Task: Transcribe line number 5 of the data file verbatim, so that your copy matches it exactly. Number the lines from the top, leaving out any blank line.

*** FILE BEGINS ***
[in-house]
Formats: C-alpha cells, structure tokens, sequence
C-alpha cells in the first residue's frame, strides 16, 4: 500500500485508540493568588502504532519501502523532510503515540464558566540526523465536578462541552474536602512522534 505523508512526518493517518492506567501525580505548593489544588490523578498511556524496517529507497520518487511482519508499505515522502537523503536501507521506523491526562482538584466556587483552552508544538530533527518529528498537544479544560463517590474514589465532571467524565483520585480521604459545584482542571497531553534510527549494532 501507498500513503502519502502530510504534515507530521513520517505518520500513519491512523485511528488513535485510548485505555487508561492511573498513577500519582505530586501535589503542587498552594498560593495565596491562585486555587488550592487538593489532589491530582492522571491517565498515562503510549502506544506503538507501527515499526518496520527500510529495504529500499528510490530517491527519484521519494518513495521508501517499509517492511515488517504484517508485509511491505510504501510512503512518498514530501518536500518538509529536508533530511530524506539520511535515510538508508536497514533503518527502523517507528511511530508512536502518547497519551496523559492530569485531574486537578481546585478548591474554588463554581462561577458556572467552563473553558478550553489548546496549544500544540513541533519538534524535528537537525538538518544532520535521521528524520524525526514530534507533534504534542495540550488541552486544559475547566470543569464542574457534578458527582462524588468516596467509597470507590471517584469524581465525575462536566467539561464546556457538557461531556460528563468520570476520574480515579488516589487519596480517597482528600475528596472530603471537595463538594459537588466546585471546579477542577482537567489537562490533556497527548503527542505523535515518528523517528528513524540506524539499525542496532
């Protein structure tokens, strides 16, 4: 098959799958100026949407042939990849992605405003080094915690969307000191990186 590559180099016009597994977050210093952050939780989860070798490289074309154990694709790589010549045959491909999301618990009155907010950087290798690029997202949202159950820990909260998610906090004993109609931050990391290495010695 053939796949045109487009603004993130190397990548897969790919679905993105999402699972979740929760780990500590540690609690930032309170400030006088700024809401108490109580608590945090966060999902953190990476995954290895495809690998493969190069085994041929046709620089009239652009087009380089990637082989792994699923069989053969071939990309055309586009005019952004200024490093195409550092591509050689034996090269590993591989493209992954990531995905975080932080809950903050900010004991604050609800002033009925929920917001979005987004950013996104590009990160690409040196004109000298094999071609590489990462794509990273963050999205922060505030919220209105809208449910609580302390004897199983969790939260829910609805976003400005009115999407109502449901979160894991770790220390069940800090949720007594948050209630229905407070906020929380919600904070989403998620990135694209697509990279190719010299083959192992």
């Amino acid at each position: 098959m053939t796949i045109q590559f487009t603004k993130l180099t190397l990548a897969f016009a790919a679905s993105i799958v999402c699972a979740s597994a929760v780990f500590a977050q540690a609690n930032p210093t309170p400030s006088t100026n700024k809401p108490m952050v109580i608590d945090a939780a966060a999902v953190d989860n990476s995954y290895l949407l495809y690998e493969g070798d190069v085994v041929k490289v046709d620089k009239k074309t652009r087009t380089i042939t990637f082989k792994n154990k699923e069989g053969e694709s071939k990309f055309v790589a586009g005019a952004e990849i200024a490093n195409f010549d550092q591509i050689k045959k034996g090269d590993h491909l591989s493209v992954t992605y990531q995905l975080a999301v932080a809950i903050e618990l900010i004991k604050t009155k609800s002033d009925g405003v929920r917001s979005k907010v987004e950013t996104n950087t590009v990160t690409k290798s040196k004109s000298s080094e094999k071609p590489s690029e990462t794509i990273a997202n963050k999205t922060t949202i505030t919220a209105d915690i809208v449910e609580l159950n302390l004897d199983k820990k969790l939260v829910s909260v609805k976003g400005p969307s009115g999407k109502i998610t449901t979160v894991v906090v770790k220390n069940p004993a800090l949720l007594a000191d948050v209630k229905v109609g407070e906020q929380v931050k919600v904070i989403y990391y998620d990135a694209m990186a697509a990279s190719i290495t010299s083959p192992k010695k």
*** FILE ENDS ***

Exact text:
């Amino acid at each position: 098959m053939t796949i045109q590559f487009t603004k993130l180099t190397l990548a897969f016009a790919a679905s993105i799958v999402c699972a979740s597994a929760v780990f500590a977050q540690a609690n930032p210093t309170p400030s006088t100026n700024k809401p108490m952050v109580i608590d945090a939780a966060a999902v953190d989860n990476s995954y290895l949407l495809y690998e493969g070798d190069v085994v041929k490289v046709d620089k009239k074309t652009r087009t380089i042939t990637f082989k792994n154990k699923e069989g053969e694709s071939k990309f055309v790589a586009g005019a952004e990849i200024a490093n195409f010549d550092q591509i050689k045959k034996g090269d590993h491909l591989s493209v992954t992605y990531q995905l975080a999301v932080a809950i903050e618990l900010i004991k604050t009155k609800s002033d009925g405003v929920r917001s979005k907010v987004e950013t996104n950087t590009v990160t690409k290798s040196k004109s000298s080094e094999k071609p590489s690029e990462t794509i990273a997202n963050k999205t922060t949202i505030t919220a209105d915690i809208v449910e609580l159950n302390l004897d199983k820990k969790l939260v829910s909260v609805k976003g400005p969307s009115g999407k109502i998610t449901t979160v894991v906090v770790k220390n069940p004993a800090l949720l007594a000191d948050v209630k229905v109609g407070e906020q929380v931050k919600v904070i989403y990391y998620d990135a694209m990186a697509a990279s190719i290495t010299s083959p192992k010695k």